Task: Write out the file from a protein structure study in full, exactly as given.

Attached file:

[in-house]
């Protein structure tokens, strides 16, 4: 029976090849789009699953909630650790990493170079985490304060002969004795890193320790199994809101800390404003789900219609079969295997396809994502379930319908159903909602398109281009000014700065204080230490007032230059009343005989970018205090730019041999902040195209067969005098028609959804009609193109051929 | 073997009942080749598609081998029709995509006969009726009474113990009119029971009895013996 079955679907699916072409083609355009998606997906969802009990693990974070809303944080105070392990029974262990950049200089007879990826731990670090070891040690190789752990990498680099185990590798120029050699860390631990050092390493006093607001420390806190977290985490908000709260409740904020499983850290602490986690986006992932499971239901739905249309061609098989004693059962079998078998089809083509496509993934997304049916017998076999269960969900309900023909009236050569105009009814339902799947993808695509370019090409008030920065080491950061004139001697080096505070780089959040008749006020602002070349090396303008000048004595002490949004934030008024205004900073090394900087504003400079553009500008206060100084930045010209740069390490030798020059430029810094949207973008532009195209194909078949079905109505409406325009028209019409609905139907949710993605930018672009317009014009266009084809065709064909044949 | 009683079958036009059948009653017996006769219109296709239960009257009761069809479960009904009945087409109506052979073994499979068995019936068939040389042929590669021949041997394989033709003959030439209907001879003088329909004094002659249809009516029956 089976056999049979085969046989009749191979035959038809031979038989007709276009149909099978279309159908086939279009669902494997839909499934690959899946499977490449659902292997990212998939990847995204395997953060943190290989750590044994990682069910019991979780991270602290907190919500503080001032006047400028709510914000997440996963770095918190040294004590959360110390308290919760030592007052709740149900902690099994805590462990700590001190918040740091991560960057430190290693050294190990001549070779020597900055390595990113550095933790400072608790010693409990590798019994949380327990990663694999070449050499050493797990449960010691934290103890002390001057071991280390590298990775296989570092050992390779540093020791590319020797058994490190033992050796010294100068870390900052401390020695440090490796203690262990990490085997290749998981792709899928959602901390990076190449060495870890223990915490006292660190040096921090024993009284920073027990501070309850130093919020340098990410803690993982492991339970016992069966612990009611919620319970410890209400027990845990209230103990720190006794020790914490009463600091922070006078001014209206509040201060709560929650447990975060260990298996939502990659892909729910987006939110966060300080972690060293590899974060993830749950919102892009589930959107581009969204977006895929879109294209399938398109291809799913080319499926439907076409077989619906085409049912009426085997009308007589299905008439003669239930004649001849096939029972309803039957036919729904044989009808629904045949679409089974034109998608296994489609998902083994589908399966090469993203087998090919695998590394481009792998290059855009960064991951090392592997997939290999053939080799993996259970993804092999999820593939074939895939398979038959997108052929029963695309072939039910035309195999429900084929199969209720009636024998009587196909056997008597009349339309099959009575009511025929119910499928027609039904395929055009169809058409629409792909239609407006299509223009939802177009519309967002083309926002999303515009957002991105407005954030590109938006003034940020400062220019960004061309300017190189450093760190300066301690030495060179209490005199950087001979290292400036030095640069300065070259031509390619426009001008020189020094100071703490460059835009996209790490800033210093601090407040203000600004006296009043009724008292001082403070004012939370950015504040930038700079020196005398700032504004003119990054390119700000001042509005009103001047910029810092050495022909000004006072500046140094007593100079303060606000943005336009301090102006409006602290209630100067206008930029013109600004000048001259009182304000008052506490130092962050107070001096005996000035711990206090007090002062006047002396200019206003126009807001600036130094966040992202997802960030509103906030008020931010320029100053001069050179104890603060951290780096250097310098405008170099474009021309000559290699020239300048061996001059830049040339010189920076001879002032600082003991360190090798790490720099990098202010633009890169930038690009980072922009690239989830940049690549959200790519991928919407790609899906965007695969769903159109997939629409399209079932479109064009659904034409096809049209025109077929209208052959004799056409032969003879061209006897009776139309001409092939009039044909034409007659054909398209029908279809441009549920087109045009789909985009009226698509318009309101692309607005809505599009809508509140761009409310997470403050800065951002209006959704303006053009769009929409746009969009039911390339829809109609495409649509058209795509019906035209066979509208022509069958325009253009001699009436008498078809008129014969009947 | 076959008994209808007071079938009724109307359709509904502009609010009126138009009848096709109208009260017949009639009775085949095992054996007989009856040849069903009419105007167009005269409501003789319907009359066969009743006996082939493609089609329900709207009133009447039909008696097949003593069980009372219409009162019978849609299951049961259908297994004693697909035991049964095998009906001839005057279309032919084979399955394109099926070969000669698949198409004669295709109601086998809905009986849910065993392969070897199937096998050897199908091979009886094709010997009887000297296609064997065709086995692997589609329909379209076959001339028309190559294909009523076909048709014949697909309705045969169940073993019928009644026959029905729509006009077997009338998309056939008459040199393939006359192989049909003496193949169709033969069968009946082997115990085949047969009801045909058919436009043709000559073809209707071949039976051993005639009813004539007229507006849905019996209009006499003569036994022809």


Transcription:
[in-house]
């Protein structure tokens, strides 16, 4: 029976090849789009699953909630650790990493170079985490304060002969004795890193320790199994809101800390404003789900219609079969295997396809994502379930319908159903909602398109281009000014700065204080230490007032230059009343005989970018205090730019041999902040195209067969005098028609959804009609193109051929 | 073997009942080749598609081998029709995509006969009726009474113990009119029971009895013996 079955679907699916072409083609355009998606997906969802009990693990974070809303944080105070392990029974262990950049200089007879990826731990670090070891040690190789752990990498680099185990590798120029050699860390631990050092390493006093607001420390806190977290985490908000709260409740904020499983850290602490986690986006992932499971239901739905249309061609098989004693059962079998078998089809083509496509993934997304049916017998076999269960969900309900023909009236050569105009009814339902799947993808695509370019090409008030920065080491950061004139001697080096505070780089959040008749006020602002070349090396303008000048004595002490949004934030008024205004900073090394900087504003400079553009500008206060100084930045010209740069390490030798020059430029810094949207973008532009195209194909078949079905109505409406325009028209019409609905139907949710993605930018672009317009014009266009084809065709064909044949 | 009683079958036009059948009653017996006769219109296709239960009257009761069809479960009904009945087409109506052979073994499979068995019936068939040389042929590669021949041997394989033709003959030439209907001879003088329909004094002659249809009516029956 089976056999049979085969046989009749191979035959038809031979038989007709276009149909099978279309159908086939279009669902494997839909499934690959899946499977490449659902292997990212998939990847995204395997953060943190290989750590044994990682069910019991979780991270602290907190919500503080001032006047400028709510914000997440996963770095918190040294004590959360110390308290919760030592007052709740149900902690099994805590462990700590001190918040740091991560960057430190290693050294190990001549070779020597900055390595990113550095933790400072608790010693409990590798019994949380327990990663694999070449050499050493797990449960010691934290103890002390001057071991280390590298990775296989570092050992390779540093020791590319020797058994490190033992050796010294100068870390900052401390020695440090490796203690262990990490085997290749998981792709899928959602901390990076190449060495870890223990915490006292660190040096921090024993009284920073027990501070309850130093919020340098990410803690993982492991339970016992069966612990009611919620319970410890209400027990845990209230103990720190006794020790914490009463600091922070006078001014209206509040201060709560929650447990975060260990298996939502990659892909729910987006939110966060300080972690060293590899974060993830749950919102892009589930959107581009969204977006895929879109294209399938398109291809799913080319499926439907076409077989619906085409049912009426085997009308007589299905008439003669239930004649001849096939029972309803039957036919729904044989009808629904045949679409089974034109998608296994489609998902083994589908399966090469993203087998090919695998590394481009792998290059855009960064991951090392592997997939290999053939080799993996259970993804092999999820593939074939895939398979038959997108052929029963695309072939039910035309195999429900084929199969209720009636024998009587196909056997008597009349339309099959009575009511025929119910499928027609039904395929055009169809058409629409792909239609407006299509223009939802177009519309967002083309926002999303515009957002991105407005954030590109938006003034940020400062220019960004061309300017190189450093760190300066301690030495060179209490005199950087001979290292400036030095640069300065070259031509390619426009001008020189020094100071703490460059835009996209790490800033210093601090407040203000600004006296009043009724008292001082403070004012939370950015504040930038700079020196005398700032504004003119990054390119700000001042509005009103001047910029810092050495022909000004006072500046140094007593100079303060606000943005336009301090102006409006602290209630100067206008930029013109600004000048001259009182304000008052506490130092962050107070001096005996000035711990206090007090002062006047002396200019206003126009807001600036130094966040992202997802960030509103906030008020931010320029100053001069050179104890603060951290780096250097310098405008170099474009021309000559290699020239300048061996001059830049040339010189920076001879002032600082003991360190090798790490720099990098202010633009890169930038690009980072922009690239989830940049690549959200790519991928919407790609899906965007695969769903159109997939629409399209079932479109064009659904034409096809049209025109077929209208052959004799056409032969003879061209006897009776139309001409092939009039044909034409007659054909398209029908279809441009549920087109045009789909985009009226698509318009309101692309607005809505599009809508509140761009409310997470403050800065951002209006959704303006053009769009929409746009969009039911390339829809109609495409649509058209795509019906035209066979509208022509069958325009253009001699009436008498078809008129014969009947 | 076959008994209808007071079938009724109307359709509904502009609010009126138009009848096709109208009260017949009639009775085949095992054996007989009856040849069903009419105007167009005269409501003789319907009359066969009743006996082939493609089609329900709207009133009447039909008696097949003593069980009372219409009162019978849609299951049961259908297994004693697909035991049964095998009906001839005057279309032919084979399955394109099926070969000669698949198409004669295709109601086998809905009986849910065993392969070897199937096998050897199908091979009886094709010997009887000297296609064997065709086995692997589609329909379209076959001339028309190559294909009523076909048709014949697909309705045969169940073993019928009644026959029905729509006009077997009338998309056939008459040199393939006359192989049909003496193949169709033969069968009946082997115990085949047969009801045909058919436009043709000559073809209707071949039976051993005639009813004539007229507006849905019996209009006499003569036994022809």